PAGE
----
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Japan Lawmakers Decry China's A-Tests : Asia: Parliament also demands that France cancel its planned nuclear operations in the South Pacific.

August 05, 1995|SAM JAMESON | TIMES STAFF WRITER

TOKYO — The Japanese Parliament unanimously enacted a resolution Friday condemning China's nuclear testing and demanding that France retract its plans to conduct nuclear tests in the South Pacific.

The action came two days before the 50th anniversary of America's dropping of an atomic bomb on Hiroshima in World War II. It was part of an extraordinary five-day session of Parliament convened to elect officers for the upper house after an election of half its members.

It was the first time since July, 1973, that Parliament had passed a resolution condemning nuclear testing. That one, like Friday's resolution, named both China and France.

No specific action was threatened against either nuclear power, however. Indeed, the word impermissible was struck from a proposed text when the opposition New Frontier Party pointed out that, if the government truly believed the nuclear tests to be impermissible, it should take strong action against both countries.

Noting that Japan is the only nation to suffer nuclear attacks, the resolution declared that nuclear testing "destroys the global environment and ecosystem and threatens the existence of humanity." Testing by the two nations also "threatens to destroy the Nuclear Non-Proliferation Treaty and could adversely affect negotiations to draw up a comprehensive test-ban treaty," it added.

Despite the fact that Japan, which possesses no nuclear weapons itself, depends upon American "nuclear umbrella" protection under the U.S.-Japan Security Treaty, the resolution also opposed "the manufacture, testing, storage and use of nuclear weapons by all nations."

Moves toward enacting the resolution were launched in last month's election campaign by both former Prime Minister Toshiki Kaifu, leader of the New Frontier Party, and Finance Minister Masayoshi Takemura, who heads one of the three parties in the coalition of Prime Minister Tomiichi Murayama.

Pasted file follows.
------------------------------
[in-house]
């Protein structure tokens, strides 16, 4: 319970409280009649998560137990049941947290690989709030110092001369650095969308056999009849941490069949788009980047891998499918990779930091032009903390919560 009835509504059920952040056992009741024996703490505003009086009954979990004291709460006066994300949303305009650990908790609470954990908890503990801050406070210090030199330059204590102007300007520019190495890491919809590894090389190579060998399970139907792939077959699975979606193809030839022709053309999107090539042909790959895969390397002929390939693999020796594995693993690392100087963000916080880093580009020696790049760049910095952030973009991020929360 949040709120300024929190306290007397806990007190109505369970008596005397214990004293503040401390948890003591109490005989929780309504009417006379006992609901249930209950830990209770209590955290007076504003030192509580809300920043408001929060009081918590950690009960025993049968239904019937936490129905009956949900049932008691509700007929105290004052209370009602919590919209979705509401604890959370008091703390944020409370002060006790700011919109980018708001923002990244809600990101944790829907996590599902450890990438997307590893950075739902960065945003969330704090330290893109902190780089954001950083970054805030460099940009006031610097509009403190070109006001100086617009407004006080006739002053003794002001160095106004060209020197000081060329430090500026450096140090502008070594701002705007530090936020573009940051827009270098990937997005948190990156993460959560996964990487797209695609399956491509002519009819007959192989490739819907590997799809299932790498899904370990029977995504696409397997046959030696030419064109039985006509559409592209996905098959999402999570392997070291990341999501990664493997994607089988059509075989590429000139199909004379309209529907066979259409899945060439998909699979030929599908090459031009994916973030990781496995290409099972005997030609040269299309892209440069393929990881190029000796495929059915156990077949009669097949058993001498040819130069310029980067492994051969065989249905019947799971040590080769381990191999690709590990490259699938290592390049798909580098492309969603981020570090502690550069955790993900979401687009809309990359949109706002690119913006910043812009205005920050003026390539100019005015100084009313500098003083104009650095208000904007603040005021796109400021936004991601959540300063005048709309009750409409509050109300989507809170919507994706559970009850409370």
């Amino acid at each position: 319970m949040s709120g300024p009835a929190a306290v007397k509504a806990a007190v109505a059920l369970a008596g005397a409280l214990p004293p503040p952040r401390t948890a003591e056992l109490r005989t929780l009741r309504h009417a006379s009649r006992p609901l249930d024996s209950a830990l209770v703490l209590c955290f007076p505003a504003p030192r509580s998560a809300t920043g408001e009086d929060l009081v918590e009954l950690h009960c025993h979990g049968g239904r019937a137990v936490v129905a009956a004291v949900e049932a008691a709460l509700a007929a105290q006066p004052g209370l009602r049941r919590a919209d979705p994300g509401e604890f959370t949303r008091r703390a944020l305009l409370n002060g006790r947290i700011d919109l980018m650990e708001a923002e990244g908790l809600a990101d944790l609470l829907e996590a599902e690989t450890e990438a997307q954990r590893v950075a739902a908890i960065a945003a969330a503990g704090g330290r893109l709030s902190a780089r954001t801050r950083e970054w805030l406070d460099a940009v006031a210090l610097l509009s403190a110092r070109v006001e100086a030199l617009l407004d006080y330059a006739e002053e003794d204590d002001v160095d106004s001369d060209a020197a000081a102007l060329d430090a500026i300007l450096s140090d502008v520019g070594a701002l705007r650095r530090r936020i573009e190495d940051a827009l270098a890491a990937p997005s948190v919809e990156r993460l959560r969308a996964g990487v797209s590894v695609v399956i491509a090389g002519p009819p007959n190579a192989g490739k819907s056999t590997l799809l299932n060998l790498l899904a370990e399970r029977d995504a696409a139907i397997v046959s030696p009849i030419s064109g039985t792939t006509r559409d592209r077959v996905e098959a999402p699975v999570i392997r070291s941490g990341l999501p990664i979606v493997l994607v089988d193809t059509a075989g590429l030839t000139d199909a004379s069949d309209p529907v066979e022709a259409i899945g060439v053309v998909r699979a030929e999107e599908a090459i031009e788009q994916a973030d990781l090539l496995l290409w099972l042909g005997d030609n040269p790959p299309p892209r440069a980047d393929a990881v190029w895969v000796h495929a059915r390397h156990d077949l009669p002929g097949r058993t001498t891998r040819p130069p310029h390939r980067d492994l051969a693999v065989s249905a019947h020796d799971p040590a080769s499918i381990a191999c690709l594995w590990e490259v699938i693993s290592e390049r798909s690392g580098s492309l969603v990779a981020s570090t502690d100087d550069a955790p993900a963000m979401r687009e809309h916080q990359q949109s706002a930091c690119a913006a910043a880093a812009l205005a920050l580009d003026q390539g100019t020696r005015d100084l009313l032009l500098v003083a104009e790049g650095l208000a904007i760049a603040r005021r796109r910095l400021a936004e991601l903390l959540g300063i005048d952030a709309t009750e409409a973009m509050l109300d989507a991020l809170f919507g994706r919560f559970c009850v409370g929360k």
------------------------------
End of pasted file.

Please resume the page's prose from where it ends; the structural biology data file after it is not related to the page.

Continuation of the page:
After China snubbed Murayama's plea, in a May visit to Beijing, not to conduct another nuclear test, Japan announced for the first time that it would reduce its economic aid to China. It still has not spelled out the details of that reduction.

France has said it will conduct its nuclear tests between September and next May.

Forty-seven opposition and ruling coalition legislators from both houses of Parliament signed a statement July 21 urging Japan to join international protests against France, including such moves as boycotting French products and dispatching protest vessels to the French test site.

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So far, however, the only concrete action has been taken by a Tokyo discount chain, Bic Camera, which continues to display such French products as wines, handbags and neckties but is urging customers not to buy them.

Yoshihiro Wakabayashi, a Bic Camera director, said sales of French goods had fallen 50% since the firm started its roundabout boycott at its eight shops July 22. The company has stopped buying French products and will no longer handle French items when the goods in its stores are sold out, he said. The ban will cost the firm about $11 million, or 1% of its annual sales, Wakabayashi said. "But it will help raise our image."

For his part, former Prime Minister Kaifu promised he would no longer buy any of his trademark polka dot neckties from France.

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